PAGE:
LIVE FROM THE GSMA’S NFC & MOBILE MONEY SUMMIT, NEW YORK: It’s time to go beyond the industry mantra of ‘Banking the Unbanked’ and aim to replace cash with mobile payments for all consumers, said Tim Harrabin (pictured), senior adviser with Analysys Mason and a driving force behind the iconic M-Pesa mobile money service.
“My mission is to replace cash for everyone, not just those badged as unbanked,” said Harrabin.
He was speaking at the publication of a new white paper on the future of mobile payments by Analysys Mason. The paper was also supported by billing and software vendor Amdocs.
Based on his experience working for Vodafone, Harrabin drew some conclusions about the nature of banking and money in the developing world (Vodafone holds a stake in Safaricom, the operator that offers M-Pesa).
He pointed out that M-Pesa is actually very popular with consumers who already have bank accounts, as well as those without, so confounding one myth about the service.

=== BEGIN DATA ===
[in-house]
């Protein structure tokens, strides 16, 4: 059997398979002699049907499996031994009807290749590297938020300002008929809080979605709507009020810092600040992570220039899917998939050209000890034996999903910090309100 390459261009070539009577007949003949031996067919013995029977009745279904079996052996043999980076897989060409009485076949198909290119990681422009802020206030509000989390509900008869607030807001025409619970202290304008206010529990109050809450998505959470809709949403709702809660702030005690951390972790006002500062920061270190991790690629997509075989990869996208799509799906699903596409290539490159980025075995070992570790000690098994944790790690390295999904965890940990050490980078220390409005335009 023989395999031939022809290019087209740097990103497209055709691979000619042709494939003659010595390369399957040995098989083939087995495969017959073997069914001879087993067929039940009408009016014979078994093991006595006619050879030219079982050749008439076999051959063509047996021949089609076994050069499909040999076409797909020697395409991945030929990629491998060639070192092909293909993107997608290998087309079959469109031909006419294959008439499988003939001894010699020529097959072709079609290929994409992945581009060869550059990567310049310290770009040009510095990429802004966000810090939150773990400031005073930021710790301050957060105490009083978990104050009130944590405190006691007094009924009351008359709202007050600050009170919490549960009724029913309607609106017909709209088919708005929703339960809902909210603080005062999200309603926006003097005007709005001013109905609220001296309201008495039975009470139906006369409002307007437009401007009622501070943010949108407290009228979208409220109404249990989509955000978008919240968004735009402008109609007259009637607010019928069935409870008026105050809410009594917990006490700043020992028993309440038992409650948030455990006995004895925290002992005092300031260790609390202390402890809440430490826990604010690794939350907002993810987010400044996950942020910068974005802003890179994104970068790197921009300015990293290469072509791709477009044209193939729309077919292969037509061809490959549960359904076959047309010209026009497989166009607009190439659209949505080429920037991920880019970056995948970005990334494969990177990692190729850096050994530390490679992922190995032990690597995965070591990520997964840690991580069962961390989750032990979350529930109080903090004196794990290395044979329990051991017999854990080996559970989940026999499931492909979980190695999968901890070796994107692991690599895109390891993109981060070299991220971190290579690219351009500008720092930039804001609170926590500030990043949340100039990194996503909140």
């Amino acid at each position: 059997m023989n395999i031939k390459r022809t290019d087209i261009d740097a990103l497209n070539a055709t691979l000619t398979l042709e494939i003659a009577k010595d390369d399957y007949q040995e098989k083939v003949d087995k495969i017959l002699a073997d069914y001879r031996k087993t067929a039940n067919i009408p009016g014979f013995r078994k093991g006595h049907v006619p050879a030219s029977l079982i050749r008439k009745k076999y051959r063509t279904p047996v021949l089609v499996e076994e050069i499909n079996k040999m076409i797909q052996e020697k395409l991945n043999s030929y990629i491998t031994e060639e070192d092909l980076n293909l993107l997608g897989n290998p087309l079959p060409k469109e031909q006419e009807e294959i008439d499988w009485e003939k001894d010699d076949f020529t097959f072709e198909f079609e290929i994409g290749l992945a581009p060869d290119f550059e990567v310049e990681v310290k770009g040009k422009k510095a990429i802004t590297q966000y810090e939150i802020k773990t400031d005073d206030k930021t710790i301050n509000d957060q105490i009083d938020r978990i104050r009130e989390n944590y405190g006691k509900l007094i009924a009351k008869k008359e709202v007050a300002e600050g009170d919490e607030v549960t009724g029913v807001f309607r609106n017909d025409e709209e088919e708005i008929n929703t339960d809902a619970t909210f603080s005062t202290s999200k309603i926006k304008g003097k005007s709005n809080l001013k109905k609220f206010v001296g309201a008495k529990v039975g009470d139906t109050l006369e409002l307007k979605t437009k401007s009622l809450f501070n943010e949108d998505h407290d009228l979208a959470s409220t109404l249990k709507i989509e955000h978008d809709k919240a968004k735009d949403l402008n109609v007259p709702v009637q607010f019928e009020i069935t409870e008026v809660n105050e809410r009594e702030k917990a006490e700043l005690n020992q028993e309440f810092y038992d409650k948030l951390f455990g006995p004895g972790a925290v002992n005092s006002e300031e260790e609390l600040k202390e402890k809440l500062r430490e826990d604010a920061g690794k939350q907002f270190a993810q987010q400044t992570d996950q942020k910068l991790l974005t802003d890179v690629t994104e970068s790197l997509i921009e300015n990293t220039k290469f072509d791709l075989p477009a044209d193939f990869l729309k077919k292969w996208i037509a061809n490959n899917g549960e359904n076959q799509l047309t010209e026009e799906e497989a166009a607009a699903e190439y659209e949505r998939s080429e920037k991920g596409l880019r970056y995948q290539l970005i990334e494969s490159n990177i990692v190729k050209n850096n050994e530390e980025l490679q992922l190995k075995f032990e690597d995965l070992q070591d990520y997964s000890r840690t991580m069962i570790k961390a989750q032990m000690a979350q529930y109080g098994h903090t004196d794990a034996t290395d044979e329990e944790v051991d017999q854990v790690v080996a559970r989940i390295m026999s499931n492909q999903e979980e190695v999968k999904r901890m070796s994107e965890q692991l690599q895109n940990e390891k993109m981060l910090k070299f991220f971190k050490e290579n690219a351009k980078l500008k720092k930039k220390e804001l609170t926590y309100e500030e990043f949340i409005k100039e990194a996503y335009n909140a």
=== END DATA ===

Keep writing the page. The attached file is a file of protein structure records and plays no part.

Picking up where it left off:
He also had some insights about how the poor in a country like Kenya manage their finances: “They are far more financially sophisticated than us.” Unlike the wealthy in US and European countries, poor people in Africa have irregular incomes which necessitate complex financial deals to fund everyday life. And 99 per cent of budgets in a poor household are managed by women.
Harrabin said he oversaw every key development of M-Pesa, from the initial concept to its emergence as an internationally recognised mobile payment service.
The bigger picture than targeting the unbanked should to replace cash itself, he argued.
The centrepiece of M-Pesa’s service is remittances. But Harrabin said other markets will have different core services. Transport is a common one. In a country such as India the target could be the cash that is paid on the delivery of e-commerce purchases, he said.
The white paper found that less than 50 per cent of the 4,000 people surveyed thought mobile payments more secure than alternative methods. And 50 per cent of existing mobile payment users are not completely satisfied by the experience. Harrabin said both findings were “a surprise”.